AT&T, Verizon puts some new 5G on hiatus after airlines sounded the alarm

The aviation industry is stepping up efforts in a showdown with AT&T and Verizon over plans to launch a new 5G wireless service this week, warning that thousands of flights could be grounded or delayed if the rollout takes place near major airports.

AT&T and Verizon will delay the launch of new wireless service near major airports after the country’s largest airlines said the service would disrupt aircraft technology and cause massive flight disruptions.

The decision by the telecommunications companies came on Tuesday, when the Biden administration tried to mediate a settlement between the telecommunications companies and the airlines about a rollout of a new 5G service, which is planned for Wednesday.

Airlines want the new service banned within two miles of airport runways.

AT&T said it would delay the ignition of new cell towers around runways at some airports – it did not say how many or for how long – and work with federal regulators to settle the dispute.

Shortly afterwards, Verizon said it would launch its 5G network, but added, “we have voluntarily decided to limit our 5G network around airports.” It blamed airlines and the Federal Aviation Administration, saying they “have not been able to fully address 5G navigation around airports,” even though it operates in more than 40 countries.

The announcements came after the aviation industry issued a stern warning about the impact a new type of 5G service would have on flights. CEOs of the country’s largest airlines said that interference with aircraft systems would be worse than they originally thought, making many flights impossible.

“To be honest, the nation’s trade will stall,” unless the service is blocked near major airports, CEOs said in a letter Monday to federal officials, including Transport Minister Pete Buttigieg, who has previously taken the airlines’ side in the matter. .

President Joe Biden said the agreements between AT&T and Verizon “will avoid potentially devastating disruptions to passenger travel, cargo operations and our economic recovery, while allowing more than 90% of the roll-out of wireless towers to take place as planned.” He said the administration will continue to work with both sides to reach a permanent solution around key airports.

The new wireless high-speed service uses a segment of the radio spectrum, the C-Band, that is close to that used by altimeters, which are devices that measure the altitude of the aircraft above ground. Altimeters are used to help pilots land when visibility is poor and they link to other systems on aircraft.

AT&T and Verizon say their equipment will not interfere with avionics and that the technology is being used safely in many other countries.

However, the CEOs of 10 passenger and cargo airlines, including American, Delta, United and Southwest, say 5G will be more disruptive than previously thought because dozens of major airports would have to have buffer zones to prevent 5G interference with aircraft , will still be subject to flight restrictions announced last week by the FAA. They add that these restrictions will not be limited to times when visibility is poor.

“Unless our large hubs are cleared to fly, the vast majority of travelers and shipping will essentially be grounded. This means that on a day like yesterday, more than 1,100 flights and 100,000 passengers would be subject to cancellations, redirects or delays, ”said the CEOs.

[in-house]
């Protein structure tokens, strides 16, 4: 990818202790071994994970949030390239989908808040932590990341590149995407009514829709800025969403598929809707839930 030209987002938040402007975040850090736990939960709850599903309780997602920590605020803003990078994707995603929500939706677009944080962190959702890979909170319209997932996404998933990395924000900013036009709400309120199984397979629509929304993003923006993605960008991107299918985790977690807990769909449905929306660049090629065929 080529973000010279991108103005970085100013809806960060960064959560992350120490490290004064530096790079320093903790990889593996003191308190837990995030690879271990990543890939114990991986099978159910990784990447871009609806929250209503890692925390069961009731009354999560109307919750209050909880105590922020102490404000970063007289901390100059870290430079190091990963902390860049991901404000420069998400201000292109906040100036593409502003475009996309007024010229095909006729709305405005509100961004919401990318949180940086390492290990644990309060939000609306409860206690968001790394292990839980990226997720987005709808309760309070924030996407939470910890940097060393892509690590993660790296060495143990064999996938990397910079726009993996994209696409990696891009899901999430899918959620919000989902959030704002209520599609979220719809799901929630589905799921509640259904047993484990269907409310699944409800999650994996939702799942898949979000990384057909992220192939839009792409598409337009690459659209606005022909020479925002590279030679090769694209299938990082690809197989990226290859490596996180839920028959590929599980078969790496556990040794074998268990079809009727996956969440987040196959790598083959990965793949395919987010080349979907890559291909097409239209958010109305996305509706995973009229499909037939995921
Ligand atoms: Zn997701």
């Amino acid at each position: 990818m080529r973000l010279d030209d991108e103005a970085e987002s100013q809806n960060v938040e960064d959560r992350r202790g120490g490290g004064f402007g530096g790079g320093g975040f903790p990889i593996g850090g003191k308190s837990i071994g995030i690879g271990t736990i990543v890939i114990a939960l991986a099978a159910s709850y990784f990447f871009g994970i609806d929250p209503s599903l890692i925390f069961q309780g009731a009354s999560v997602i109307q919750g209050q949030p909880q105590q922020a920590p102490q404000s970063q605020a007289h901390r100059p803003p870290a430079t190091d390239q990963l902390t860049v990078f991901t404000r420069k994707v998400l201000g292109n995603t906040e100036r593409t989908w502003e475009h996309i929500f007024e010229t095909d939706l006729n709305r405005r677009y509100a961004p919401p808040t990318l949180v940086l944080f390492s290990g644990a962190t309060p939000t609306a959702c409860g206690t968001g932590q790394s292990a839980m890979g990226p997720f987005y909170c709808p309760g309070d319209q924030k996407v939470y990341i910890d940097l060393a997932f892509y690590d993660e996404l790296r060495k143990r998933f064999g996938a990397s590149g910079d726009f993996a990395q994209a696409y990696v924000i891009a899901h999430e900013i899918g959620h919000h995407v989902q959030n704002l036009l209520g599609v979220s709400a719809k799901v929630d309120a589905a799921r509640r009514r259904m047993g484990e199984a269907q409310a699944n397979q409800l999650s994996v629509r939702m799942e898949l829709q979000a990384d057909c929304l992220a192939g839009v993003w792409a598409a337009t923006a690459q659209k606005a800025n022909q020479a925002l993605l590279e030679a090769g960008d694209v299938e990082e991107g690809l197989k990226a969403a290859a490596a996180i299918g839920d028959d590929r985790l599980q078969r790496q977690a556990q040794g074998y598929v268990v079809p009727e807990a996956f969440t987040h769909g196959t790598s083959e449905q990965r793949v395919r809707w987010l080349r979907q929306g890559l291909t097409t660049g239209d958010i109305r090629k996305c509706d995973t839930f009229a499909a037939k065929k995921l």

The showdown between two industries and their rival regulators – the FAA and the Federal Communications Commission, which oversees radio spectrum – threatens to further disrupt the aviation industry, which has been hit by the pandemic for nearly two years.

This was a crisis that was going on for many years.

The aviation industry and the FAA say they have tried to alert about potential interference from the 5G C-Band, but the FCC ignored them.

Telecommunications, the FCC and their proponents claim that C-Band and flight altimeters operate far enough apart on the radio spectrum to avoid interference. They also say that the aviation industry has known about C-Band technology for several years but did nothing to prepare – airlines chose not to upgrade altimeters that could be subject to interference, and the FAA failed to start measuring equipment on fly before the last couple. weeks.

After rival T-Mobile got what is called the mid-band spectrum from their acquisition of Sprint, AT&T and Verizon spent tens of billions of dollars on the C-Band spectrum at a government auction run by the FCC to support their own mid-band needs. , then spent billions more on building new networks, which they planned to launch in early December.

However, in response to concerns from the airlines, they initially agreed to postpone the route until early January.

Late New Year’s Eve, Buttigieg and FAA Administrator Stephen Dickson asked the companies for another delay and warned of “unacceptable disruption” of air traffic.

AT&T CEO John Stankey and Verizon CEO Hans Vestberg rejected the request in a letter that had a scolding, even mocking tone. But they had other thoughts after intervention that reached the White House. The CEOs agreed to the second, shorter delay, but suggested there would be no more compromises.

In that agreement, the telecommunications companies agreed to reduce the power of their network near 50 airports for six months, corresponding to wireless restrictions in France. In return, the FAA and the Department of Transportation did not further promise to oppose the rollout of the 5G C-Band.

Biden praised the deal, but the airlines were not happy with the deal and saw it as a victory for the telecommunications companies, which did not adequately address their concerns.

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Tali Arbel in New York and Zeke Miller in Washington contributed to this story.

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